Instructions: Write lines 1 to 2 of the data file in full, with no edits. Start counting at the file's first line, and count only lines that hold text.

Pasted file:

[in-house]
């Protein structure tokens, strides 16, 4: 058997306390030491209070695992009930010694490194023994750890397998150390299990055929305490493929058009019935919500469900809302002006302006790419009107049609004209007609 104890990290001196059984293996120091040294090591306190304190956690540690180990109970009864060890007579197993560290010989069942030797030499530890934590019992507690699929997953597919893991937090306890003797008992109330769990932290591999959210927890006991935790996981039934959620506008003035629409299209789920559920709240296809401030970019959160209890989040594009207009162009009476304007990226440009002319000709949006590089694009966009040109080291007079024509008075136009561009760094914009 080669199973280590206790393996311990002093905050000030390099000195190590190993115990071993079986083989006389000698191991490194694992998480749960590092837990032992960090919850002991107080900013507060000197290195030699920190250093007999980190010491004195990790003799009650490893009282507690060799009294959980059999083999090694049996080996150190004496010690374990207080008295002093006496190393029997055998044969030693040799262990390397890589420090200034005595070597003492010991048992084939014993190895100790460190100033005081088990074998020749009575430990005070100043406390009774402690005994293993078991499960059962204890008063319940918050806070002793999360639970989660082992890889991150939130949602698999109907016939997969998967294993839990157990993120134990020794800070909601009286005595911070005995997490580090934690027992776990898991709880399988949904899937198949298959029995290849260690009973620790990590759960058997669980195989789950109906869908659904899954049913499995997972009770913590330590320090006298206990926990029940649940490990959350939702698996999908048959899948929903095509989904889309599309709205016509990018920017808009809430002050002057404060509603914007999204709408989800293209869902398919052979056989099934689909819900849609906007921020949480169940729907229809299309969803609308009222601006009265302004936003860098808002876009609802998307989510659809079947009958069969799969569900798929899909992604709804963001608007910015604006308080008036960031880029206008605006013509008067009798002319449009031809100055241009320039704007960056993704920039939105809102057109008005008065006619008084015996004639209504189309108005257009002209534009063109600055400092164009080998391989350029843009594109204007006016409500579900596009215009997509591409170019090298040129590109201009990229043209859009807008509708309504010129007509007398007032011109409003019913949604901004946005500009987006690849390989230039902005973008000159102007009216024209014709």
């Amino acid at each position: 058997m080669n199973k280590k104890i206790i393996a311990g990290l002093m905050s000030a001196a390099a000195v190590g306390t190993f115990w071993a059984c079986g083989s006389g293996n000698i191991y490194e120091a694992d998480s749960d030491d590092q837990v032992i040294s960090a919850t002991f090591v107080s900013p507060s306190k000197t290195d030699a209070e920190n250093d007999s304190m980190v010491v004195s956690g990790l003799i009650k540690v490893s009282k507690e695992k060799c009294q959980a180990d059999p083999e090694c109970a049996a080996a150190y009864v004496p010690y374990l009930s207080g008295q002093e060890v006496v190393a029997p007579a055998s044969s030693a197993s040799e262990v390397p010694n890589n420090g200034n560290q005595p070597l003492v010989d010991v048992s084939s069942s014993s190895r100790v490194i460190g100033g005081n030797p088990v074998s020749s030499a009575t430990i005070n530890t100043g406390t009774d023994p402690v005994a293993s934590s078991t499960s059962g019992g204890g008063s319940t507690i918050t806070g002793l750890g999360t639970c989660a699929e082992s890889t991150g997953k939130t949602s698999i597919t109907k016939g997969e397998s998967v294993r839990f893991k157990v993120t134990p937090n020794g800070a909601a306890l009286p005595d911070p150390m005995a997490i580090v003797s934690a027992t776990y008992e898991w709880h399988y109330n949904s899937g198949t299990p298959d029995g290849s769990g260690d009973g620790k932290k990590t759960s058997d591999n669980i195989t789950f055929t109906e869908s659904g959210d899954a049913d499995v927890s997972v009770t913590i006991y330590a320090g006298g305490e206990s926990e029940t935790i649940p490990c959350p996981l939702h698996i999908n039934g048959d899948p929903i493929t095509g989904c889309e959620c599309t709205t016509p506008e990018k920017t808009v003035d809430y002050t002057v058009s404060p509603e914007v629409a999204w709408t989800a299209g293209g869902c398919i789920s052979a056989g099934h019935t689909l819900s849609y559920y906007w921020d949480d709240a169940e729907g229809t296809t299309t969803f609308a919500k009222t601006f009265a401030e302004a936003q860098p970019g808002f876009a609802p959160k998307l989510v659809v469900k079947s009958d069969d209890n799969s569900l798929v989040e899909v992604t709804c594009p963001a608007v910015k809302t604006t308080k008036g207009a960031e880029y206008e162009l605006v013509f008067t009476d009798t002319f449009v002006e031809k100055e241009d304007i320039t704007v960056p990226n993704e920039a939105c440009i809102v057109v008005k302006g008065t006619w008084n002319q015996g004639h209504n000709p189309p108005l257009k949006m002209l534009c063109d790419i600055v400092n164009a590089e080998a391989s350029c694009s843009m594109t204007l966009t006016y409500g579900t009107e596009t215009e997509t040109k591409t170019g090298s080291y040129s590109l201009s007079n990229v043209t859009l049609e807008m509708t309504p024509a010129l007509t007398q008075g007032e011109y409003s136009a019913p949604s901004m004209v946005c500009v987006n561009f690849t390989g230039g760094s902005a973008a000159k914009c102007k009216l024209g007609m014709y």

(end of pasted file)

[in-house]
């Protein structure tokens, strides 16, 4: 058997306390030491209070695992009930010694490194023994750890397998150390299990055929305490493929058009019935919500469900809302002006302006790419009107049609004209007609 104890990290001196059984293996120091040294090591306190304190956690540690180990109970009864060890007579197993560290010989069942030797030499530890934590019992507690699929997953597919893991937090306890003797008992109330769990932290591999959210927890006991935790996981039934959620506008003035629409299209789920559920709240296809401030970019959160209890989040594009207009162009009476304007990226440009002319000709949006590089694009966009040109080291007079024509008075136009561009760094914009 080669199973280590206790393996311990002093905050000030390099000195190590190993115990071993079986083989006389000698191991490194694992998480749960590092837990032992960090919850002991107080900013507060000197290195030699920190250093007999980190010491004195990790003799009650490893009282507690060799009294959980059999083999090694049996080996150190004496010690374990207080008295002093006496190393029997055998044969030693040799262990390397890589420090200034005595070597003492010991048992084939014993190895100790460190100033005081088990074998020749009575430990005070100043406390009774402690005994293993078991499960059962204890008063319940918050806070002793999360639970989660082992890889991150939130949602698999109907016939997969998967294993839990157990993120134990020794800070909601009286005595911070005995997490580090934690027992776990898991709880399988949904899937198949298959029995290849260690009973620790990590759960058997669980195989789950109906869908659904899954049913499995997972009770913590330590320090006298206990926990029940649940490990959350939702698996999908048959899948929903095509989904889309599309709205016509990018920017808009809430002050002057404060509603914007999204709408989800293209869902398919052979056989099934689909819900849609906007921020949480169940729907229809299309969803609308009222601006009265302004936003860098808002876009609802998307989510659809079947009958069969799969569900798929899909992604709804963001608007910015604006308080008036960031880029206008605006013509008067009798002319449009031809100055241009320039704007960056993704920039939105809102057109008005008065006619008084015996004639209504189309108005257009002209534009063109600055400092164009080998391989350029843009594109204007006016409500579900596009215009997509591409170019090298040129590109201009990229043209859009807008509708309504010129007509007398007032011109409003019913949604901004946005500009987006690849390989230039902005973008000159102007009216024209014709």